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    Tarawa (Betio) Tarawa Atoll Kiribati

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November 1943

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D Letourneau 1999

Location
Island in Tarawa Atoll inside Tarawa Lagoon. Separated by about two miles to Bairiki. Pronounced 'Bes-she-o'.

Wartime History
On December 9, 1941 Japanese forces occupied the island and gathered all government employees, missionaries and Gilbertese people on the wharf while they looted the Burns Philp store, killed a mental patient. Just before they arrived, RCS Nimanoa had the engine disabled and was released and drifted onto the reef, then destroyed by a Japanese aircraft.

American mssions against Tarawa (Betio)
January 26, 1943 - November 19, 1943

On November 20, 1943, a heavy naval and aerial bombardment of Betio preceded the landing of 5,000 Marines of the 2nd Marine Division. Due to the Coral Reefs around the islands, American landing craft could not reach the shore. Close to 1,000 Americans were killed, and over 2,000 wounded during the operation. The war relics on Betio are a reminder of the thousands of American and Japanese soldiers that died on this small island.

Today
Betio Island, probably the most populous place in Kiribati, has the port, shipyard and main power station and s one of the most densely populated areas in the Pacific. Locals have made a mess of their island, particularly in the invasion beach areas. If you go there you will be shocked to see the vast rubbish dump they have made out of red beach two to the west side of the original jetty of which only the outline can be seen at low tide.

Red Beach
The end of the stone breakwater marks the end of Red Beach 1 and the beginning of Red Beach 2 on the lagoon side of Betio Island.   The curved inlet of Red Beach 1 is visible in the distance. Today, bits of rusted wreckage still litter the reef at low tide.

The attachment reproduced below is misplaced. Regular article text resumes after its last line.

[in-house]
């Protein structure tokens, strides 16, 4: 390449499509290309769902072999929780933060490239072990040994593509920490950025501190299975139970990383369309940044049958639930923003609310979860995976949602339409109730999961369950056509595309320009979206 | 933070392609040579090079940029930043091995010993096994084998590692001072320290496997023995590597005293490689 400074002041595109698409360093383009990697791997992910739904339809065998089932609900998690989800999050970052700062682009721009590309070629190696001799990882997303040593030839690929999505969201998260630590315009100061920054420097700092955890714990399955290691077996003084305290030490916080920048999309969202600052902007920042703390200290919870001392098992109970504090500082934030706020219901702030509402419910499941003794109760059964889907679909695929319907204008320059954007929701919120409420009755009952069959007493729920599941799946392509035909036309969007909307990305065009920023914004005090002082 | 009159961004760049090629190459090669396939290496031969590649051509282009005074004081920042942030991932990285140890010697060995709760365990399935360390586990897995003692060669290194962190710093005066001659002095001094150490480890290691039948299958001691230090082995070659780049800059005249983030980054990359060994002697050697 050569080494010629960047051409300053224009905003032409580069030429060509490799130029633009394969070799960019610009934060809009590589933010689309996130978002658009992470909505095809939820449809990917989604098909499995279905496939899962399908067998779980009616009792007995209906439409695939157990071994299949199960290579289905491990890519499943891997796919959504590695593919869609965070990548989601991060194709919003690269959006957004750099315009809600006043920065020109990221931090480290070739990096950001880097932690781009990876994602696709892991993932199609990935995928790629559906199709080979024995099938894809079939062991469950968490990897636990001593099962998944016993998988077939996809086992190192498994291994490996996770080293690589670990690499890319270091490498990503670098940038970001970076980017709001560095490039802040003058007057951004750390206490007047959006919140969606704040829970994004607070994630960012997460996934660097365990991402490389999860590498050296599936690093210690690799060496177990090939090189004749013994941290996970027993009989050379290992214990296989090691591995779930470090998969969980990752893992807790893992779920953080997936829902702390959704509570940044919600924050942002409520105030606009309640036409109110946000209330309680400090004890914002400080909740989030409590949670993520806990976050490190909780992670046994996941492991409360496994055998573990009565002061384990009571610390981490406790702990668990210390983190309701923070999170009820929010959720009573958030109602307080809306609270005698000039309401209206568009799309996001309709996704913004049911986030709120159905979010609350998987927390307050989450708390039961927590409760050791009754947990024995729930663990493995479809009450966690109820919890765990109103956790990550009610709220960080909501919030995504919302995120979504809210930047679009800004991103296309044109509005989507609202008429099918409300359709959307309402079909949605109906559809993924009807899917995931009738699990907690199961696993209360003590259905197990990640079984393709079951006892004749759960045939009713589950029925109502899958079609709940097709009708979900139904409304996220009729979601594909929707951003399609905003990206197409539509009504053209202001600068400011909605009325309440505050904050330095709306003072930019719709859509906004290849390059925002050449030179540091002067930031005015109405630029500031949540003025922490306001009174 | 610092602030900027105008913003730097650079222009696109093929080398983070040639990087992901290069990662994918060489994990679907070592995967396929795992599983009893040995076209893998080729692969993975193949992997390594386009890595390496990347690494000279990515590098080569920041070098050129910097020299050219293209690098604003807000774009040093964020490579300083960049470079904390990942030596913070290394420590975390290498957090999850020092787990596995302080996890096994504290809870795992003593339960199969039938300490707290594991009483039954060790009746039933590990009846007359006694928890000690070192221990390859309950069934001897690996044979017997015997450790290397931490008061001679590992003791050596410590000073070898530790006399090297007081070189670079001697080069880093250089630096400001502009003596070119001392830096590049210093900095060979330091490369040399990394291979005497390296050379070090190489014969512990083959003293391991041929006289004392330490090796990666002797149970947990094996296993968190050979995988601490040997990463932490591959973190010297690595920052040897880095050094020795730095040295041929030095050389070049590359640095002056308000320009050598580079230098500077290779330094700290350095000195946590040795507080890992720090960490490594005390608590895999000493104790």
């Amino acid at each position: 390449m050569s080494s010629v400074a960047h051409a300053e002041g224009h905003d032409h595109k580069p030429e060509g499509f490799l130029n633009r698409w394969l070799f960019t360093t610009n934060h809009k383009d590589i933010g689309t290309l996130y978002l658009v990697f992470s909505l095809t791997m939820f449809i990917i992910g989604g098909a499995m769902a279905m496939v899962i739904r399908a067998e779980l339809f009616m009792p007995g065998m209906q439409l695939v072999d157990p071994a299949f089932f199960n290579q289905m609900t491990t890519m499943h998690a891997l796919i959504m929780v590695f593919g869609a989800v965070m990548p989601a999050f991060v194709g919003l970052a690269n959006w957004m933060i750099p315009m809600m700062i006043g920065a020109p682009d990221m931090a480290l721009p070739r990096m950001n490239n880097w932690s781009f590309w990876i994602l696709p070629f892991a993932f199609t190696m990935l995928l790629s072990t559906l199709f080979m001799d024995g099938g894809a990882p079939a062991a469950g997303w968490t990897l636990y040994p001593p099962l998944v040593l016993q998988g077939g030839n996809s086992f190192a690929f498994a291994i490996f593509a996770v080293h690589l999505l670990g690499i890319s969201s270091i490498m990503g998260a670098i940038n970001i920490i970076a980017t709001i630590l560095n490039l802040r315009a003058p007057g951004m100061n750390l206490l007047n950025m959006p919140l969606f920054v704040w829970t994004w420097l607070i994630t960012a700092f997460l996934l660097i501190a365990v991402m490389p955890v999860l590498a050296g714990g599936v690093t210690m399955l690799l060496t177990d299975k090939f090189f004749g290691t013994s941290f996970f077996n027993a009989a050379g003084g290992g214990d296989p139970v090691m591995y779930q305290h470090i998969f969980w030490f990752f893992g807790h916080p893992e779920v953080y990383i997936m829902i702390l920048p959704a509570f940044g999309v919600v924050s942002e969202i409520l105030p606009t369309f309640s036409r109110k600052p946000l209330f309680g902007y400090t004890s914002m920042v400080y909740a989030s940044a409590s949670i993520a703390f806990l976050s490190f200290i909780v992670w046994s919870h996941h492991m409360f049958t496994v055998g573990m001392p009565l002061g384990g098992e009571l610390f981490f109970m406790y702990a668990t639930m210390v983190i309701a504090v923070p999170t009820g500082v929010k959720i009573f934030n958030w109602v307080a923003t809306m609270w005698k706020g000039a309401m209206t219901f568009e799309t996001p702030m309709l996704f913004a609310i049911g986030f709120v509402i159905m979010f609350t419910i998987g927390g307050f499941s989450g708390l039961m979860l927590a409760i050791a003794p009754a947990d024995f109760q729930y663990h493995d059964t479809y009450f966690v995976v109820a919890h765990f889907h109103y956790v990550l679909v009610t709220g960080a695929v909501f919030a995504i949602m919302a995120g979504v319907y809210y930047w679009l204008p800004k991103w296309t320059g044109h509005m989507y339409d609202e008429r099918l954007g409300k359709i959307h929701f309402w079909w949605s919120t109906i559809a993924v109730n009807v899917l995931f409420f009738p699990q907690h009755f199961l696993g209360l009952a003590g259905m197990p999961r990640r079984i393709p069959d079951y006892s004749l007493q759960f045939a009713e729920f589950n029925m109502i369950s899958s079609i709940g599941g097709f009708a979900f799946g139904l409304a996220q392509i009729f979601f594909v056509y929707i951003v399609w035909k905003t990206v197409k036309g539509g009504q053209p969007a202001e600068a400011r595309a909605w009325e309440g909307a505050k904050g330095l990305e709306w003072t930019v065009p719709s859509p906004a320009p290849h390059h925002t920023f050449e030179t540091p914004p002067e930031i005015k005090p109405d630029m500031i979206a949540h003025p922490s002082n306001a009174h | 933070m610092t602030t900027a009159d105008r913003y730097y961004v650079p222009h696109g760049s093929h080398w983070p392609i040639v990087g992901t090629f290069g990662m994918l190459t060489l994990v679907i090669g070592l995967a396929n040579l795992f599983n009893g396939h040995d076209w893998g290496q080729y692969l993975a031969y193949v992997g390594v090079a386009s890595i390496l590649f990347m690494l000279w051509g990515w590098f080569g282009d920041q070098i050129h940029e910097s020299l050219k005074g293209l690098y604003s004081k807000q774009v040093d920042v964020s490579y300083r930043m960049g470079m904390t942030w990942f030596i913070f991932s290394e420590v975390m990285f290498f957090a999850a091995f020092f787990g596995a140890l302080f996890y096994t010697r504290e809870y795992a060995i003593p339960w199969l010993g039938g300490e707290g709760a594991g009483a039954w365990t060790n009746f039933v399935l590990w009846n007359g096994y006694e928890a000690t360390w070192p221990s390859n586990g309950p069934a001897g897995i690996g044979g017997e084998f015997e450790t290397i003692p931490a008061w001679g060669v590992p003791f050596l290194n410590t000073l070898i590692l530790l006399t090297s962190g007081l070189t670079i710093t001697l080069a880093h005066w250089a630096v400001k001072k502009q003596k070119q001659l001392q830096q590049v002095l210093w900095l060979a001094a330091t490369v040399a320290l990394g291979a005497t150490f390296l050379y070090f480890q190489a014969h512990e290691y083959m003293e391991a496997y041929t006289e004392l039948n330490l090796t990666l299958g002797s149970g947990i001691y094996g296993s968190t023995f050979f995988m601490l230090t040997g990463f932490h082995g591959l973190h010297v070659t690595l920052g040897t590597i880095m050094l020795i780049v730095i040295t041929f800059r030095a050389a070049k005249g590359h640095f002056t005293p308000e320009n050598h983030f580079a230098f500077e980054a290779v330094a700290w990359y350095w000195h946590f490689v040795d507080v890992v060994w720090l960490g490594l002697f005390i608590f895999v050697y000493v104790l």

Stan Gajda reports:
"When I first had a look at the lagoon floor near the jetty opposite Red Beach 3, the place was just littered with junk. It was like an untouched battlefield. Once I found three boxes of 30 06 ammo all encrusted outside. Inside the ammo was like new. I even took some apart here and used the powder to load up some 7.7 rounds for the Carlson gun which we then fired. It burnt just fine! I have even found land mines in the lagoon which were not fused."

Landing Craft
Marines died by the hundreds when their landing craft got hung up on the shallow reefs and they were forced to wade 500 yards in open water under withering crossfire to reach these beaches. Landing craft can still be found although the highly corrosive atmosphere has reduced them to rusting shells.

Japanese Type 41 (1908) 200mm Naval Gun
British made Armstrong or Vickers 8 inch guns which the Japanese purchased before World War One.  Several remains of Japanese coastal batteries exist around the island. It was knocked out by the naval bombardment prior to the Marine landings on November 20, 1943. The barrel of the gun was sheared off by a U.S. naval shell.

Japanese Command Bunker
Japanese command bunker is now protected by a chain link fence. The walls are still marked from bullets and shells.

Japanese Searchlight Bunker
Former Japanese searchlight, now a pig pen. The same searchlight is visible in a photograph taken November 20, 1943

Tarawa Airfield (Hawkins Field)
Japanese built airfield, battlefield used by Americans

US Marine War Memorial
Located at the Prince Philip Park, to honor the USMC veterans of the Tarawa Battle.

References
Kiribati: Aspects of History page 90

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Last Updated
January 8, 2014

 

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